Festivals and events coming back this year

As 2021 unfolds and more people are getting the COVID-19 vaccine, plans for festivals and events in Jackson County are beginning to roll out.

The fair and festival guides are now available at the Jackson County Visitor Center, 100 N. Broadway St., Seymour.

During a recent visitor center board meeting via Zoom, Arann Banks, executive director of the center, reported event planning has picked up considerably.

“The Crothersville Red, White and Blue Festival is on. They seem to be doing well in their planning, and Oktoberfest is also on this year,” she said.

The festival in Crothersville will be June 10 to 12, and organizers are seeking vendors. Those interested in being a vendor should contact Erica Gorbett at 812-569-4019 or Christie Schill at 812-498-7762.

Jackson Snelling, who auditioned for “American Idol” this year, will be performing at the festival June 12. More festival news will be coming out soon.

“The Jackson County Fair is on this year, too, but we don’t know what it’s going to look like,” Banks said of the county’s largest event set for July 25 to 31. “It’s going to be what they call show-and-go for 4-H as far as we’ve heard from Purdue.”

She said they don’t yet know if that’s in concrete, but it sounds like the kids won’t be staying at the fair all week with their animals. They’ll be coming in, showing their animals and then leaving.

It was first thought the Freetown Freedom Festival was canceled due to lack of volunteers and assistance; however, on the festival’s Facebook page at the end of March, they were still seeking volunteers. When the final decision has been made, that information will be shared with the public.

Crossroads Acoustic Fest is postponed until next year, but organizers will be sponsoring music events throughout the year, Banks said.

Also during the meeting, board member Cindi Lucas shared information about grant requests the visitor center had received from five organizations.

The following requests were approved:

  • Girls of Jackson County Inc., $400 for the Turkey Trot (November)
  • Jackson County Antique Machinery Association Inc., $400 for a fall swap meet (June)
  • Crothersville Festival Board LLC, $400 for the Crothersville Red, White and Blue Festival (June)
  • Seymour Museum Center, $400 for Parking Lot Pickers (April)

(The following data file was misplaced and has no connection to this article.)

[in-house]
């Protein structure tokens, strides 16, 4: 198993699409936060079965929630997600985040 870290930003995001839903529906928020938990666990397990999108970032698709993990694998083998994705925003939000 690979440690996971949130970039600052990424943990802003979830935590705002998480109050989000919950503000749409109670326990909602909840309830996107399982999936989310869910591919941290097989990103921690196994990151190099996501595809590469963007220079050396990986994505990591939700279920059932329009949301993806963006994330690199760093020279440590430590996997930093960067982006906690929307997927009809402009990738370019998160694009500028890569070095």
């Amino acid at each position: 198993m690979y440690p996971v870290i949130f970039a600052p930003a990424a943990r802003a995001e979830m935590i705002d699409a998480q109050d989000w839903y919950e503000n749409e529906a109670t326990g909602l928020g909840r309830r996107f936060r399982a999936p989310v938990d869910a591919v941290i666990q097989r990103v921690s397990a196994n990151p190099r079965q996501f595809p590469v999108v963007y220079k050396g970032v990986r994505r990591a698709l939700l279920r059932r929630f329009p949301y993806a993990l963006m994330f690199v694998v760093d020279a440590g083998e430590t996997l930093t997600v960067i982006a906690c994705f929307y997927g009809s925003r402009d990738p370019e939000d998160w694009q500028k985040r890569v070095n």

• The Arc of Jackson County, $200 for development of a new website

Board attorney Susan Bevers explained how The Arc’s website could help with tourism.

Especially in the summer when families are coming here or passing through Jackson County, they might have a disabled child. That family could then look up The Arc website to direct them to the accessible playground equipment the organization just put in with the city of Seymour at Gaiser Park.

“It potentially keeps that family in Jackson County as opposed to going to the disabled child playground they have in Bartholomew County when they need to spend some of the day waiting on their next ballgame,” Bevers said.

Those families might then buy gas and have dinner here as opposed to driving up to Columbus.

“So those are some of the ways it impacts us here in terms of how do we tie this back to your tourism component,” Bevers said.

Changes made at Starve Hollow

Cassie Stilwell, a visitor center board member and assistant property manager at Starve Hollow State Recreation Area in Vallonia, also shared some news on upcoming state plans.

“Starve Hollow has now been taken over by the Division of State Parks and is no longer operating under the Division of Forestry,” Stilwell said. “Everyone has been used to Starve Hollow and Jackson-Washington State Forest being combined properties.”

Stilwell said the two are still working together until all of the kinks get worked out from the transition, but they will no longer be operating both properties within Starve Hollow’s staff.

“I don’t know exactly what that will mean for the immediate future, but I’m hoping that in the long term, we’ll receive more funding,” she said.

If extra funding is received, Stilwell hopes to put some more attention into the buildings and other things at Starve Hollow.

“We’d like to get our beach house back up and running and bring back our beach crowd,” Stilwell said. “I hope this change will be really good for our community and all of our visitors here.”

The Department of Natural Resources is doing a lot of merging of divisions, and Starve Hollow’s name might change later, she said.

“It’s all up to the DNR director, so for now, we’ll still be a state recreation area, just under the state park umbrella,” Stilwell said.

Currently, Starve Hollow has only 13 employees, which Stilwell said is not a lot of people to help maintain the area, open up all of the gates and make things run smoothly.

“It requires a lot of extra time, added people, lots of volunteers and a lot of dedication to operate to the standards that people expect of them,” she said. “I’m hoping that with parks having more funding and recreation being their thing, they’ll be able to help us provide better experiences for our campers.”

Also, the state park passes sold at Starve Hollow are good for any state property that has a gated entry and are good for any DNR gated property, Stilwell said.

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As restrictions from the COVID-19 pandemic are beginning to lift, community support from the Jackson County Visitor Center continues.

For information, visit jacksoncountyin.com.